If you give children access to tools they can hold in their hands, their brains will be free to focus. Try some of my favorite hand tools:

You can place these sensory toys/tools in “Busy Bags” or “Worship Backpacks” in readily available containers in your children’s ministry space or in an intergenerational worship center.

teacher with kids sensory toys
Image credit: David Leahy/DigitalVision/Getty Images

Seating options

Along with sensory toys, providing several options for seating can be a game changer for your ministry. In any space you expect children to sit, consider providing several choices:

An alternative for smaller children is to partially inflate a beach ball for them to use as a wiggle cushion. Also check out these stools and chairs that give kids a chance to move while they sit: Hoki stools, ErgoErgo seats.

And don’t forget to pick up some Theraband sets. You can cut them into strips and tie them tightly around the front legs of a chair so children can slip their feet behind the band and “take a walk” without leaving their seats.

Not every child needs access to special seating. But providing choices that meet your kids’ sensory needs helps them have a better experience in your children’s ministry and develop a sense of belonging.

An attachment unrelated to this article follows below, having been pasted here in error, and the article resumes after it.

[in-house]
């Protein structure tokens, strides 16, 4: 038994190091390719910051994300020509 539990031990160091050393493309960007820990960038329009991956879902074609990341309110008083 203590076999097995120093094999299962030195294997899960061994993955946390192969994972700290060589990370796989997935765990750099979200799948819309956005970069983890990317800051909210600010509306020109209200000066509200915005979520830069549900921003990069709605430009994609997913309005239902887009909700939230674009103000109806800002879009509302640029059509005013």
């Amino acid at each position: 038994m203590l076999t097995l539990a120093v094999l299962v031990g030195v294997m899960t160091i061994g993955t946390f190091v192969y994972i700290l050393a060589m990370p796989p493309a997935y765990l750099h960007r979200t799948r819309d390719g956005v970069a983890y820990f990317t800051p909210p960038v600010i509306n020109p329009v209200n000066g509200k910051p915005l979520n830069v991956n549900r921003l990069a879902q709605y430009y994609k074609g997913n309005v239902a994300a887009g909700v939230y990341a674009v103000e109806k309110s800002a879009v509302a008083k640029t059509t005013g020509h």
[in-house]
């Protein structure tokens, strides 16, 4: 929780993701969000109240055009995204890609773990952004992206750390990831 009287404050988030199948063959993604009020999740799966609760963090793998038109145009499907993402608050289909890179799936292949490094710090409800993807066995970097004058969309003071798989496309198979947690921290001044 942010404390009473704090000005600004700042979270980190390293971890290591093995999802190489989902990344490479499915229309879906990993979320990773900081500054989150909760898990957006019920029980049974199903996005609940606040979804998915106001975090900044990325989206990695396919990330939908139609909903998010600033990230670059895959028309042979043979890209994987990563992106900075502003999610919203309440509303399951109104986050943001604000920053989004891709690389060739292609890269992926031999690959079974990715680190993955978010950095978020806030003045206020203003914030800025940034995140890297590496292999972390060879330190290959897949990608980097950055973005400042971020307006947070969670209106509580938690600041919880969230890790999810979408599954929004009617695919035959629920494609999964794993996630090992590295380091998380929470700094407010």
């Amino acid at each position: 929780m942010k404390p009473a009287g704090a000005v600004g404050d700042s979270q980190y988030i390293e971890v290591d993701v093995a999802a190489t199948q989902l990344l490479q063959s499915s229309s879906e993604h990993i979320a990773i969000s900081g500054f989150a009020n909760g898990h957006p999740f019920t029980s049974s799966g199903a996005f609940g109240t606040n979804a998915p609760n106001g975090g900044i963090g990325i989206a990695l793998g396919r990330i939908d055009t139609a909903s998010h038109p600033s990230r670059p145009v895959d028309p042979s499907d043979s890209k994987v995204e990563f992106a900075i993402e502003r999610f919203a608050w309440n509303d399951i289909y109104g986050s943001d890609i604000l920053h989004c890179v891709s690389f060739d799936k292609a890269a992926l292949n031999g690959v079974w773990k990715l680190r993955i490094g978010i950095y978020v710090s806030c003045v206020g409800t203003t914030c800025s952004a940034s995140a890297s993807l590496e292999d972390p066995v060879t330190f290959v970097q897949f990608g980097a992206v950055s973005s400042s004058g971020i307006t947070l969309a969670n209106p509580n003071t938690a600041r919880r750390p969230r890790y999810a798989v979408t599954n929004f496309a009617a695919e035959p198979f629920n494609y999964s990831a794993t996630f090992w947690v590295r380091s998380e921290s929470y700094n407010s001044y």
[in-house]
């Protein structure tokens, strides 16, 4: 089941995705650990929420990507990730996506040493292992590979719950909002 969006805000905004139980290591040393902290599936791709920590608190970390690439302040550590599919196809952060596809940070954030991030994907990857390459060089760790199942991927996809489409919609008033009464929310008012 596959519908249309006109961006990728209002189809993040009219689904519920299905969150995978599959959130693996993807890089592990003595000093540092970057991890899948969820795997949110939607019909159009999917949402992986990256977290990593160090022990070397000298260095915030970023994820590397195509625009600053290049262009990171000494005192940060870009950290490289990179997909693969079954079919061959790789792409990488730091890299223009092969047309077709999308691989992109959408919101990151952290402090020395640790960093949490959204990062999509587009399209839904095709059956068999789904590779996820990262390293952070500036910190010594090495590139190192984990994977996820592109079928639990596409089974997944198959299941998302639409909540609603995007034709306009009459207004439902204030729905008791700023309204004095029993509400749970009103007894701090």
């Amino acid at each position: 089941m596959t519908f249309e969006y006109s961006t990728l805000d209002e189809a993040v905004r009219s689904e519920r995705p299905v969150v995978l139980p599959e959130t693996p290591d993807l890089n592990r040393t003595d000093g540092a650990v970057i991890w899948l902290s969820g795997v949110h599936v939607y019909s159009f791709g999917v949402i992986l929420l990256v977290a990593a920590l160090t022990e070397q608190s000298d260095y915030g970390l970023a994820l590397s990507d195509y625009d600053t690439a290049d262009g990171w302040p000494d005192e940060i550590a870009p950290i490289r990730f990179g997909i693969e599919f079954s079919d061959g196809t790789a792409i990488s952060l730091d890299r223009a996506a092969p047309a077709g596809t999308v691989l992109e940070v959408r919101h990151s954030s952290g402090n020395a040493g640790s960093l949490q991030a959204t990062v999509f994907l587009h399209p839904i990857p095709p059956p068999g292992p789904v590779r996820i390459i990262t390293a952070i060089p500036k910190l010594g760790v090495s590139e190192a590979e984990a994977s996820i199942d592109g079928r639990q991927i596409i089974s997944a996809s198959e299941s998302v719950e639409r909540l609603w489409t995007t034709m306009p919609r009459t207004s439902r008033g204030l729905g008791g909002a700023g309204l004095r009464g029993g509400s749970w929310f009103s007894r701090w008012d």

boy lego sensory toys
Image credit: Johner Images/Getty Images

Alternate Rooms and Spaces

If your worship time is loud and saturated with bold sensations, consider offering a sensory friendly worship time. Some movie theaters do this now as a “best practice”—let’s think about this best practice for our church settings too.

If you minister to several children with sensory needs, consider streaming worship in a space where you can control sound and lighting and use some of the sensory toys and seating options above. Providing noise-cancelling headphones is another practical solution.

Some children’s ministries designate a space that can be used as a break, chill, or sensory room. Spaces like this are especially effective when there is a need to reset a child’s sensory system. I suggest stocking such spaces with sensory toys and tools like these:

  • A mini trampoline
  • A sand or bean table with hidden objects
  • Bean bag chairs
  • A rocking chair
  • Books
  • A small tent
  • LEGO™ area
  • A weighted lap pad/blanket/animal

There are many other items you could install, but these are some affordable ideas to help you start a sensory area.